Dukes stay in Woodstock to avoid distractions before home games
HARRISONBURG — This afternoon after their classes are finished for the day, James Madison University players will board buses and head to the Hampton Inn & Suites in Woodstock.
The Dukes have a home game with Elon on Saturday and the team will stay overnight at the Woodstock hotel to get ready for the game. It’s a routine they have done all season.
“It’s what we had done at The Citadel,” first-year JMU head coach Mike Houston said after practice Tuesday. “It’s what a lot of the top programs in the country at the FCS level does. I think virtually everybody at the FBS level does it.”
Houston said they have team meetings on Friday after they get to the hotel, and they eat together. The players have a curfew, and then the next morning they will eat breakfast together and have a team meeting before leaving to go back to Harrisonburg.
Once they arrive back in Harrisonburg they go to JMU’s Student Success Center and have a pre-game meal together and then move on to Bridgeforth Stadium to get ready to play.
Houston said the main idea behind it is for the players to get into the same routine for both home and away games.
“They have the same routine even when we travel, other than just the distance we travel, the routine’s the same,” Houston said. “Same roommates, same wake-up schedule on Saturday morning. They get up, eat breakfast, meetings and walk through, eat pre-game meal, we go play. It’s a consistent routine.”
Houston said it also takes away all the distractions the players can have if they stay in their dorms or apartments on a Friday night before the game.
“Friday night on college campus, Friday night in a college town, I don’t have any control over that environment,” Houston said. “I don’t know how much rest our guys are getting. I don’t know whose around them, what time they’re going to sleep. I hope that they make it on time for meetings on Saturday morning, but I don’t know what they’re doing really.
“I trust my guys but still there’s a lot of temptations out there. Doing this I know exactly what time they go to bed. I know where they are. I know what time they get up. I know that they get a good night’s rest in a secure environment.”
JMU redshirt senior offensive lineman Mitchell Kirsch said he’s been through plenty of different routines in his five years at the school. He’s had three different head coaches, who have done things a little differently.
He said that with former JMU coach Mickey Matthews the team usually watched a movie together on Friday nights at a theatre and then had pizza afterward before going their separate ways.
He said that under former coach Everett Withers they would usually play games and hang out in the Student Success Center until about 9 p.m. and then go home.
Kirsch said he likes the way they do things now with Houston.
“It’s nice to get away from the students, get away from all the parties and the nightlife,” Kirsch said. “I remember last year, I used to live in Charleston (Townes off-campus housing in Harrisonburg). There would always be parties and it got pretty loud at times. I’d have to worry about some of my roommates that didn’t play football, because they’d be out and up and doing whatever they were doing.”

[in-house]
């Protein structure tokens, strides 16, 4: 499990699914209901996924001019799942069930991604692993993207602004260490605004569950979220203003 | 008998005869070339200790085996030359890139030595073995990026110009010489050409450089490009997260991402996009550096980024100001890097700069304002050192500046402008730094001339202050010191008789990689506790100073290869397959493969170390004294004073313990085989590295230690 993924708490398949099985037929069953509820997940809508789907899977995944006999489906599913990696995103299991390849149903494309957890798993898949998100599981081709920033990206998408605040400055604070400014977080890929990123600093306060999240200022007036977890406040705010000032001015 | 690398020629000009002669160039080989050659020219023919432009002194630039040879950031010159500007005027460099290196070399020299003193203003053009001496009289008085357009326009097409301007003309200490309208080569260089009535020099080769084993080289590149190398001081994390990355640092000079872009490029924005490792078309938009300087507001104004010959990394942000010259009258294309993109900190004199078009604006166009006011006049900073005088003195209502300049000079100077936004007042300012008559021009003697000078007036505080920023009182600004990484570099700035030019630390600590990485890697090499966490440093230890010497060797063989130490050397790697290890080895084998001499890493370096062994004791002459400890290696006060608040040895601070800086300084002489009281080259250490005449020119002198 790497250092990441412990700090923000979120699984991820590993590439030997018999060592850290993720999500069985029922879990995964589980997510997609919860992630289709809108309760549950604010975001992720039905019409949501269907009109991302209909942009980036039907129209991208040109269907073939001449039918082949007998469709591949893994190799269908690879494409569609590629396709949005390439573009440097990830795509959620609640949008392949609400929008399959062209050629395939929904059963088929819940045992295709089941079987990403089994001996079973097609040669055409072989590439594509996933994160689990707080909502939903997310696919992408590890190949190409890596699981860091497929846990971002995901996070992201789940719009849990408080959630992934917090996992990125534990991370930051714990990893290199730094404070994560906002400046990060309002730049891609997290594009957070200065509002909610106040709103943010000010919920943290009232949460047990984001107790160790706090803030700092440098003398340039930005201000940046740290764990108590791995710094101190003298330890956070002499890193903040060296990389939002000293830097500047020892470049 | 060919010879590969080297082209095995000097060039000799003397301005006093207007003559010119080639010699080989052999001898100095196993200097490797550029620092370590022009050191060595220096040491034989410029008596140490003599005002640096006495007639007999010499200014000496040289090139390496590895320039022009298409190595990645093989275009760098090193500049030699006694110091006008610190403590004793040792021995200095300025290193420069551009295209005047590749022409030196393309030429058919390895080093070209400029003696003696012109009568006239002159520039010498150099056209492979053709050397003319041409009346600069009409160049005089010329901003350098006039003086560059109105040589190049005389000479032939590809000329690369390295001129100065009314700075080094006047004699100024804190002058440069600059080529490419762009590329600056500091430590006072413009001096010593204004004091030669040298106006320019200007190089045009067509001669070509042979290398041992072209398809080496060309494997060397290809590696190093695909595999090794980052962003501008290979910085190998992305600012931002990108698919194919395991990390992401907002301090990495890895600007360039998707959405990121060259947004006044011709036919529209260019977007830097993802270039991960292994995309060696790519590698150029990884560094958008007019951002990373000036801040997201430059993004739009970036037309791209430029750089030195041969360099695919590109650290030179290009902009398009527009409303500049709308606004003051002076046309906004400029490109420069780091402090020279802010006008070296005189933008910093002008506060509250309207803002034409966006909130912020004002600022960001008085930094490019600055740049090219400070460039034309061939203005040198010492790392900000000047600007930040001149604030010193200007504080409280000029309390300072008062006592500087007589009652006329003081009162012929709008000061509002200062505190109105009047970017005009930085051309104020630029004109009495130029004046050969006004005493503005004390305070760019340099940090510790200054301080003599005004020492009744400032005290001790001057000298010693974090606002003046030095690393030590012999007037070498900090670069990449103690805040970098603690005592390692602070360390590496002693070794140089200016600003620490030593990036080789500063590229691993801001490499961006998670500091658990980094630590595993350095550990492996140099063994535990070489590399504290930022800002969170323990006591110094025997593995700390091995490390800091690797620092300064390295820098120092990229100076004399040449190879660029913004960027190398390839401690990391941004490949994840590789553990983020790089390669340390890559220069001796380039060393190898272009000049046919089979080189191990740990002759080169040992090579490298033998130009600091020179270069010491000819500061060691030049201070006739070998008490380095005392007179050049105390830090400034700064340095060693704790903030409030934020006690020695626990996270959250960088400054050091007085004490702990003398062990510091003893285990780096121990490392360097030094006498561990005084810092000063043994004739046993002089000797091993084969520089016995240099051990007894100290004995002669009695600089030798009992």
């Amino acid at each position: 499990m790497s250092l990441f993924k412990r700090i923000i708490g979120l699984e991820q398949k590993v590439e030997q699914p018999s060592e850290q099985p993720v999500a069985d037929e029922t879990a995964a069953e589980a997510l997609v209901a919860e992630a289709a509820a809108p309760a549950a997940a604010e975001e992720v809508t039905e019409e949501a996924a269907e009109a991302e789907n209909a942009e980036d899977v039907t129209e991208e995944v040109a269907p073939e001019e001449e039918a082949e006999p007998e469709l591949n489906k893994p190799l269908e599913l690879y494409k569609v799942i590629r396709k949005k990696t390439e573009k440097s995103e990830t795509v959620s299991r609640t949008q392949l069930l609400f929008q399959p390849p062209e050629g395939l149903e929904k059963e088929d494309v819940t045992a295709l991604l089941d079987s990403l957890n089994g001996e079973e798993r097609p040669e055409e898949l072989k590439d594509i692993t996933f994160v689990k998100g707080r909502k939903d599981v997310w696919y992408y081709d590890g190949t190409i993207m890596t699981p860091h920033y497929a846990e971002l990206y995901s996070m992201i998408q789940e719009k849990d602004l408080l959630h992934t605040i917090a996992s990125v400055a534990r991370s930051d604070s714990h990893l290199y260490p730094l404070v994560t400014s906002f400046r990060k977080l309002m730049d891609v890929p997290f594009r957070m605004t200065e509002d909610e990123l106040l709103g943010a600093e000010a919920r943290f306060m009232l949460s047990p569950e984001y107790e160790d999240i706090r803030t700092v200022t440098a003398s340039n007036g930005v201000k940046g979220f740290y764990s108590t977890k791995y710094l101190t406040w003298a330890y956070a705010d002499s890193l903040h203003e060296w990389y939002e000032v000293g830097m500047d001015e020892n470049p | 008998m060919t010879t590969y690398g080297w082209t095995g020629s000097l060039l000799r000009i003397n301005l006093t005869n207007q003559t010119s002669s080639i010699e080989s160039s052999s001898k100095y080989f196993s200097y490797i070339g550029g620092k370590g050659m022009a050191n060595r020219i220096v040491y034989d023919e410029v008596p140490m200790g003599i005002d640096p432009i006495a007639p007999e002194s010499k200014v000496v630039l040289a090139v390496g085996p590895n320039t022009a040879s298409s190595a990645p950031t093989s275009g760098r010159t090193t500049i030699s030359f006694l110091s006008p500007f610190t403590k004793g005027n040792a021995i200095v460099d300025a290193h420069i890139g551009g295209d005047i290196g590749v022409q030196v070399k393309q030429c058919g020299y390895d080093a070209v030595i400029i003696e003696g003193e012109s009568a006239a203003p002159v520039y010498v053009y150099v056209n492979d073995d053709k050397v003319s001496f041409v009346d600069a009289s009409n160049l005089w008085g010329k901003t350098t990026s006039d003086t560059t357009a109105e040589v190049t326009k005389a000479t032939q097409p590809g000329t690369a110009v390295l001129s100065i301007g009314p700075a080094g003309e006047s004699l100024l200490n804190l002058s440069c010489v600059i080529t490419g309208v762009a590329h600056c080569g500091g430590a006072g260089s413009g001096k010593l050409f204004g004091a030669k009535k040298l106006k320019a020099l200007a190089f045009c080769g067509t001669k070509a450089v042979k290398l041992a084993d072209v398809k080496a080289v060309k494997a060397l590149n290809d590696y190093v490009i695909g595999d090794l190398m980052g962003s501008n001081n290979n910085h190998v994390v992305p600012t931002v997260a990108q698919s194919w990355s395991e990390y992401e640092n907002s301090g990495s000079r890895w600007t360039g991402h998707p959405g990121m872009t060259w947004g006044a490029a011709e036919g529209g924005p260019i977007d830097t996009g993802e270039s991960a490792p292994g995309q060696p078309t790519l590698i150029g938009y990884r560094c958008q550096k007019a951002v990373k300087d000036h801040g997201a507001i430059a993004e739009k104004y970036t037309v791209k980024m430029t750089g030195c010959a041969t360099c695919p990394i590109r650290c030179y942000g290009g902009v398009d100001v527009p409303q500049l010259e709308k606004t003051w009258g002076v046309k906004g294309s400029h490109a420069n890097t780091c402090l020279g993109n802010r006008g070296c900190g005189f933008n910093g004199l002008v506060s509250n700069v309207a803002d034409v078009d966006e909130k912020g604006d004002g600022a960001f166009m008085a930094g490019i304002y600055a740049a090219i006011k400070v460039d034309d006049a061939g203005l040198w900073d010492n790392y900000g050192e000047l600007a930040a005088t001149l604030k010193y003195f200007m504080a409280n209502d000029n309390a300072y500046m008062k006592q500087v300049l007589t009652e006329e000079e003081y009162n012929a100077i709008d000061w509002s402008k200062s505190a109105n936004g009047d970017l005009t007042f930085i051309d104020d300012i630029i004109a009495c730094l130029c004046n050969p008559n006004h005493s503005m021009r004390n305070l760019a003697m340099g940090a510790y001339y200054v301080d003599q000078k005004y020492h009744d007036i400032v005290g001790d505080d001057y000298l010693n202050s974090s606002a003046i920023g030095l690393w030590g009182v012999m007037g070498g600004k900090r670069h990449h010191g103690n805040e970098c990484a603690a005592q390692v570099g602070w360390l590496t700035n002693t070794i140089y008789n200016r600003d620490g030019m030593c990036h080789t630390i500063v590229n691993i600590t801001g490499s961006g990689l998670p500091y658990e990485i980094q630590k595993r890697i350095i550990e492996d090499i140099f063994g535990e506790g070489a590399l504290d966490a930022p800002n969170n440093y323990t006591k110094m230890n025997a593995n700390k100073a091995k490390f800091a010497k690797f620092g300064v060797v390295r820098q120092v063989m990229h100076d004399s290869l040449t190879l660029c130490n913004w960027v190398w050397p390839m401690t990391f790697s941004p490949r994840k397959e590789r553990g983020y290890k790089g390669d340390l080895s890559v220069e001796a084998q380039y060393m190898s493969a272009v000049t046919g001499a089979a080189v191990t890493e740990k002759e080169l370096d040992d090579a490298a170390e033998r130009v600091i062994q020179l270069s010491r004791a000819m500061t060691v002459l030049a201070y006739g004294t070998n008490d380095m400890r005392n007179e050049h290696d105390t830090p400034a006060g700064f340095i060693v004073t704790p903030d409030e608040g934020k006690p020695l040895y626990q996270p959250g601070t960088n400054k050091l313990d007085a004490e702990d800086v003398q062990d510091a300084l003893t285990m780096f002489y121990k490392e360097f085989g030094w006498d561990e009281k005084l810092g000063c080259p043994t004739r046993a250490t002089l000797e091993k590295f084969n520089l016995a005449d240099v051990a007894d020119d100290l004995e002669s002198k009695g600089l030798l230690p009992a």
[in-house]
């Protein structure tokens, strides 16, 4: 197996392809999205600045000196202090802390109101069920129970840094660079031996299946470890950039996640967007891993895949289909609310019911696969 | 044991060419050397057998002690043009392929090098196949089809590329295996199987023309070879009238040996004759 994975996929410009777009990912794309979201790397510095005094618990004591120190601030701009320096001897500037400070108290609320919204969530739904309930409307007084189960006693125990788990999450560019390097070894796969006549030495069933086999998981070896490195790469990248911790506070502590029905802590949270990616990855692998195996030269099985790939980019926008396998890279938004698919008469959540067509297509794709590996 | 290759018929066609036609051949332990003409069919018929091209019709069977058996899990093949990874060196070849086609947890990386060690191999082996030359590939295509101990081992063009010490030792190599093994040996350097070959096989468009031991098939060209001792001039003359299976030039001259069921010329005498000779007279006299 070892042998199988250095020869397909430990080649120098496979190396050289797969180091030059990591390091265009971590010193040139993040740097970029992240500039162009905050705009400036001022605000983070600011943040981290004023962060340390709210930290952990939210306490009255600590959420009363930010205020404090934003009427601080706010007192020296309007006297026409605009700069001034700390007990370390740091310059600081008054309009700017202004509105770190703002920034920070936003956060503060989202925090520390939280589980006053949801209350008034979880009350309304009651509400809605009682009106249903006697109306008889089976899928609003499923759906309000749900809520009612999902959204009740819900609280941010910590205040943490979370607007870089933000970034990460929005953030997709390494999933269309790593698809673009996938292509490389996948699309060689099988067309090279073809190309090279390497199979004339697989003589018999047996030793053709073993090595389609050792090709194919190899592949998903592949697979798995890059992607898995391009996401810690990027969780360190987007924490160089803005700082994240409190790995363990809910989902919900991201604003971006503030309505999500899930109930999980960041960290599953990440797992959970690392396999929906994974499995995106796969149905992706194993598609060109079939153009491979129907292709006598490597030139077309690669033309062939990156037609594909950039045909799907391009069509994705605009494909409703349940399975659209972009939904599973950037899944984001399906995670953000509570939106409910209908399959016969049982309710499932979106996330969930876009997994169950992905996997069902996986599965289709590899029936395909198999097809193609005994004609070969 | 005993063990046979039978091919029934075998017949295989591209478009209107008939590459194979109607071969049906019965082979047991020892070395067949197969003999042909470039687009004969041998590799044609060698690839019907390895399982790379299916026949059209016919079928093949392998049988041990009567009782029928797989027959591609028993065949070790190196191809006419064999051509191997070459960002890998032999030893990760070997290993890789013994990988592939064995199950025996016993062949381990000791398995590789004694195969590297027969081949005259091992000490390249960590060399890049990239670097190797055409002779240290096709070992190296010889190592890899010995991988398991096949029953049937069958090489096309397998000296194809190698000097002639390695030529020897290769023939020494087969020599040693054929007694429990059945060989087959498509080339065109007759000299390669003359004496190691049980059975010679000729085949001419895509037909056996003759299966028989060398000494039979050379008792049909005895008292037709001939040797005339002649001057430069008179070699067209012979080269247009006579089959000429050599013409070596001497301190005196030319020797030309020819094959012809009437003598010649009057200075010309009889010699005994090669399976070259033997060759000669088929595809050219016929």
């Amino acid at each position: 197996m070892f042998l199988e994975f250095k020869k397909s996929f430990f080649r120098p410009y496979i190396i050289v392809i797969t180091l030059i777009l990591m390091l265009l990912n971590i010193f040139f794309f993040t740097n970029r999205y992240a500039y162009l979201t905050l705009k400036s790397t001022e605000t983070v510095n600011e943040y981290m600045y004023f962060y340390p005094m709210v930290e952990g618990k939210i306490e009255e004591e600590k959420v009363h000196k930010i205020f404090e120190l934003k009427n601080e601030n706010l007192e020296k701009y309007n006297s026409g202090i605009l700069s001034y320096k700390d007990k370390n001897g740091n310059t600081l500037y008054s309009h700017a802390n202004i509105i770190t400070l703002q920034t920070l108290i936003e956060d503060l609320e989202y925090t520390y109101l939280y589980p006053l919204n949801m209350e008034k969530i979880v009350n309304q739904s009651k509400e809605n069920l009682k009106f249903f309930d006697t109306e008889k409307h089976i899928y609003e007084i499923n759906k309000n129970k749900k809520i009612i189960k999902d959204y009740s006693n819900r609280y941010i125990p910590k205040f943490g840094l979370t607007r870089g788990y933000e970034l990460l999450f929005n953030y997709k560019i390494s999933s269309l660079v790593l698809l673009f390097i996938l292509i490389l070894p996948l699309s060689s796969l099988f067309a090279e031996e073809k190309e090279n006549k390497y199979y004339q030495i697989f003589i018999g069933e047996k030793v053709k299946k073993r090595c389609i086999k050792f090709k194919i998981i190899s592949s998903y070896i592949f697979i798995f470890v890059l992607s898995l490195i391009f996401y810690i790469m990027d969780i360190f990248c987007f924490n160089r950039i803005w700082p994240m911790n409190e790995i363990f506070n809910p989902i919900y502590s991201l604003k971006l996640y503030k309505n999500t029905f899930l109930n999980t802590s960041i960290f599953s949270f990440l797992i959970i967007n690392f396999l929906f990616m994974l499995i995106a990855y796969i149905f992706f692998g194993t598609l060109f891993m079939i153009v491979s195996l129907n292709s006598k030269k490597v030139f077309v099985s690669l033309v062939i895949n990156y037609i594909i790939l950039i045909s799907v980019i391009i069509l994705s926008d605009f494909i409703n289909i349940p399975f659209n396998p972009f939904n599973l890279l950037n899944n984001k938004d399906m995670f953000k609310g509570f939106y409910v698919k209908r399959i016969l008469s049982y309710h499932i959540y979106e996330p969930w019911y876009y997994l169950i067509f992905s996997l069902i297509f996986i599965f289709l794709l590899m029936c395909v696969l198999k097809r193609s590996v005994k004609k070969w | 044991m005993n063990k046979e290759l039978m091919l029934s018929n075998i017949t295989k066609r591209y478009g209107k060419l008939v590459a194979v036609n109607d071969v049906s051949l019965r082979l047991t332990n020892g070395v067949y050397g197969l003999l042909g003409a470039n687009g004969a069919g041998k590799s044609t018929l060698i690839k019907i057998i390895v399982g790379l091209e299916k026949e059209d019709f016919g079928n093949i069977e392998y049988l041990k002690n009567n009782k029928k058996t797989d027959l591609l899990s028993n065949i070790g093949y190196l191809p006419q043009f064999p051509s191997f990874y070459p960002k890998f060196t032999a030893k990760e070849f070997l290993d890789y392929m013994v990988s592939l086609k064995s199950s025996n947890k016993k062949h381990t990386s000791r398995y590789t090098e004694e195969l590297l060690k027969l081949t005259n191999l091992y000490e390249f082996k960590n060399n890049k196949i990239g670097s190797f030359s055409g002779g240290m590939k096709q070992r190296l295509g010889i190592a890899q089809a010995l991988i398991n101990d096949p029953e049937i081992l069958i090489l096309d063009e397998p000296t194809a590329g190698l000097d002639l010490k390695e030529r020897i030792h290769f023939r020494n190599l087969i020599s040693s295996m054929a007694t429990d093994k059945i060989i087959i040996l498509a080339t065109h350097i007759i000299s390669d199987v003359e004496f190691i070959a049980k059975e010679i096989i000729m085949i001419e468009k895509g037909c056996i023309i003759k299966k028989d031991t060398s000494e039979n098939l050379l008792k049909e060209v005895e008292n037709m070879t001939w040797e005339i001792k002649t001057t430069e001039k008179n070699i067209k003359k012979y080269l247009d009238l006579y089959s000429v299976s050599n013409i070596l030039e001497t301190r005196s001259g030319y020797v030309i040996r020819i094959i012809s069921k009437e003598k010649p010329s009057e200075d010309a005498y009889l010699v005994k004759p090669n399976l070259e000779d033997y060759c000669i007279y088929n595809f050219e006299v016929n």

JMU junior tight end and Strasburg graduate Jonathan Kloosterman said it’s not only good to get away from distractions but also good for him to be even closer to home.
“It’s been really nice and just being able to come back to a place near home,” Kloosterman said. “It’s just nice. Not too many people know about Woodstock on our team. For them to be able to experience where I’m from and everything — it’s nice.”
Houston said he looked at hotels throughout the area. He said he wanted to stay in Harrisonburg, but only the Hampton Inn in Woodstock was willing to guarantee the team rooms for every home game.
“The hotel, the Hampton up there, has been great,” Houston said. “They’ve taken care of us. We got the same location, the same room, the same everything every Friday night.”
Houston said the university was very receptive to the idea when he brought it up, but they told him they couldn’t use any state funds so he’d have to raise the money himself.
“I just reached out to some of our football alumni that are very supportive of the program, and they were willing to fund the project,” Houston said. “I told them why we wanted to do it, and they believed in it so they took care of it.”
JMU Assistant Athletic Director for Communications Kevin Warner said the cost for the hotel is $4,000 per weekend, plus $2,250 for bus transportation for a total of $6,250. The Dukes have six home games in the regular season so the total will be $37,500. JMU will do the same thing for any home playoff games as well, so the total will rise during the playoffs.
The Dukes are 9-1 on the season. Houston said staying in a routine has not only helped the team with home games but also road games. JMU has had big road wins over New Hampshire, Richmond and Villanova.
“It allows you to have a controlled environment,” Houston said. “It allows us to have a consistent schedule routine every week throughout the year. To me it’s been a game changer.”
Contact staff writer Tommy Keeler at 540-465-5137 ext. 168, or firstname.lastname@example.org
Print This Article